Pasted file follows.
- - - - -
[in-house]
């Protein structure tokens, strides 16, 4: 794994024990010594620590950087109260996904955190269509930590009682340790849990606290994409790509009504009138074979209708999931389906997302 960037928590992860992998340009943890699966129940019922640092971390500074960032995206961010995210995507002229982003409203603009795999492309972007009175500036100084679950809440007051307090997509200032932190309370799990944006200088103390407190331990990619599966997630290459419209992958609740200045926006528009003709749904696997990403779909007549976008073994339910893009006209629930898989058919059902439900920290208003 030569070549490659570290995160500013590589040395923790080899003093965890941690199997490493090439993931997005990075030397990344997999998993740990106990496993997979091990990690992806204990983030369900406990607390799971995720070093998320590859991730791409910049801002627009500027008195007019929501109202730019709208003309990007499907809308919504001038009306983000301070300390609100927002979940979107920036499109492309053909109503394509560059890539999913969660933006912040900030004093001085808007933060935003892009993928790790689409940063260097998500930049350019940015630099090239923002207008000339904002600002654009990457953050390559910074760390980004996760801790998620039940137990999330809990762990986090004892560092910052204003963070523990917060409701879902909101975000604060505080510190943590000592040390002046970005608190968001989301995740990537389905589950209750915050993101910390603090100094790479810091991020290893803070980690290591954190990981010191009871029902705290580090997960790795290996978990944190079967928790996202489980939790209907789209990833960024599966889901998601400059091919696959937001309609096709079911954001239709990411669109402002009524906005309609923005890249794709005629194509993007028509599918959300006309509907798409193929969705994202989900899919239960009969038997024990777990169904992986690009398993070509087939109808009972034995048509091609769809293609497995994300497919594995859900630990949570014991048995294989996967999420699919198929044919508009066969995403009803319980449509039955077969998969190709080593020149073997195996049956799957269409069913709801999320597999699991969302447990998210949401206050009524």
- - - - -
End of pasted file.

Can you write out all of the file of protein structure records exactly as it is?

[in-house]
């Protein structure tokens, strides 16, 4: 794994024990010594620590950087109260996904955190269509930590009682340790849990606290994409790509009504009138074979209708999931389906997302 960037928590992860992998340009943890699966129940019922640092971390500074960032995206961010995210995507002229982003409203603009795999492309972007009175500036100084679950809440007051307090997509200032932190309370799990944006200088103390407190331990990619599966997630290459419209992958609740200045926006528009003709749904696997990403779909007549976008073994339910893009006209629930898989058919059902439900920290208003 030569070549490659570290995160500013590589040395923790080899003093965890941690199997490493090439993931997005990075030397990344997999998993740990106990496993997979091990990690992806204990983030369900406990607390799971995720070093998320590859991730791409910049801002627009500027008195007019929501109202730019709208003309990007499907809308919504001038009306983000301070300390609100927002979940979107920036499109492309053909109503394509560059890539999913969660933006912040900030004093001085808007933060935003892009993928790790689409940063260097998500930049350019940015630099090239923002207008000339904002600002654009990457953050390559910074760390980004996760801790998620039940137990999330809990762990986090004892560092910052204003963070523990917060409701879902909101975000604060505080510190943590000592040390002046970005608190968001989301995740990537389905589950209750915050993101910390603090100094790479810091991020290893803070980690290591954190990981010191009871029902705290580090997960790795290996978990944190079967928790996202489980939790209907789209990833960024599966889901998601400059091919696959937001309609096709079911954001239709990411669109402002009524906005309609923005890249794709005629194509993007028509599918959300006309509907798409193929969705994202989900899919239960009969038997024990777990169904992986690009398993070509087939109808009972034995048509091609769809293609497995994300497919594995859900630990949570014991048995294989996967999420699919198929044919508009066969995403009803319980449509039955077969998969190709080593020149073997195996049956799957269409069913709801999320597999699991969302447990998210949401206050009524």